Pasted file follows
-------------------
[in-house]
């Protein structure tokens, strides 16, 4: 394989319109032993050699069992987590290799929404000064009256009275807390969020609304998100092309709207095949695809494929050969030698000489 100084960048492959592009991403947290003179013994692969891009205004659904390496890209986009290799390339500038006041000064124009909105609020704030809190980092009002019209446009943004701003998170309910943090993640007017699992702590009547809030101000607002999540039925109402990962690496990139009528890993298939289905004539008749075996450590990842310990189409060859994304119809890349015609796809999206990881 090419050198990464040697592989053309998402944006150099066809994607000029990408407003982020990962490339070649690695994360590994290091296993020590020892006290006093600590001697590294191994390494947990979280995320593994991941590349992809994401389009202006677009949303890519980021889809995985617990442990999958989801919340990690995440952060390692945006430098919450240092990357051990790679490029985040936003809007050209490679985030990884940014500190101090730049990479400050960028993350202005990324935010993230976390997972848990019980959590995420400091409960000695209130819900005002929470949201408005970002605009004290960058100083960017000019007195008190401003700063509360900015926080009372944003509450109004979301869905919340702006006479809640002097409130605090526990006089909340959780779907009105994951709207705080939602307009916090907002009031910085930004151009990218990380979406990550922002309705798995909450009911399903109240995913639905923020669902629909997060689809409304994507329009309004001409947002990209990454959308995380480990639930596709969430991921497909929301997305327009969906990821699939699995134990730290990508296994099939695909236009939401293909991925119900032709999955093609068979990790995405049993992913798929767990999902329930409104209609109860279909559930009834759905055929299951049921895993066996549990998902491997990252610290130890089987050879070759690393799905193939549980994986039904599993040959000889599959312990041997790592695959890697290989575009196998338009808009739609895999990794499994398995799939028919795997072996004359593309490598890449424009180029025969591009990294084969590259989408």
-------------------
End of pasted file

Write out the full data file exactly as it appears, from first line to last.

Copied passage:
[in-house]
């Protein structure tokens, strides 16, 4: 394989319109032993050699069992987590290799929404000064009256009275807390969020609304998100092309709207095949695809494929050969030698000489 100084960048492959592009991403947290003179013994692969891009205004659904390496890209986009290799390339500038006041000064124009909105609020704030809190980092009002019209446009943004701003998170309910943090993640007017699992702590009547809030101000607002999540039925109402990962690496990139009528890993298939289905004539008749075996450590990842310990189409060859994304119809890349015609796809999206990881 090419050198990464040697592989053309998402944006150099066809994607000029990408407003982020990962490339070649690695994360590994290091296993020590020892006290006093600590001697590294191994390494947990979280995320593994991941590349992809994401389009202006677009949303890519980021889809995985617990442990999958989801919340990690995440952060390692945006430098919450240092990357051990790679490029985040936003809007050209490679985030990884940014500190101090730049990479400050960028993350202005990324935010993230976390997972848990019980959590995420400091409960000695209130819900005002929470949201408005970002605009004290960058100083960017000019007195008190401003700063509360900015926080009372944003509450109004979301869905919340702006006479809640002097409130605090526990006089909340959780779907009105994951709207705080939602307009916090907002009031910085930004151009990218990380979406990550922002309705798995909450009911399903109240995913639905923020669902629909997060689809409304994507329009309004001409947002990209990454959308995380480990639930596709969430991921497909929301997305327009969906990821699939699995134990730290990508296994099939695909236009939401293909991925119900032709999955093609068979990790995405049993992913798929767990999902329930409104209609109860279909559930009834759905055929299951049921895993066996549990998902491997990252610290130890089987050879070759690393799905193939549980994986039904599993040959000889599959312990041997790592695959890697290989575009196998338009808009739609895999990794499994398995799939028919795997072996004359593309490598890449424009180029025969591009990294084969590259989408």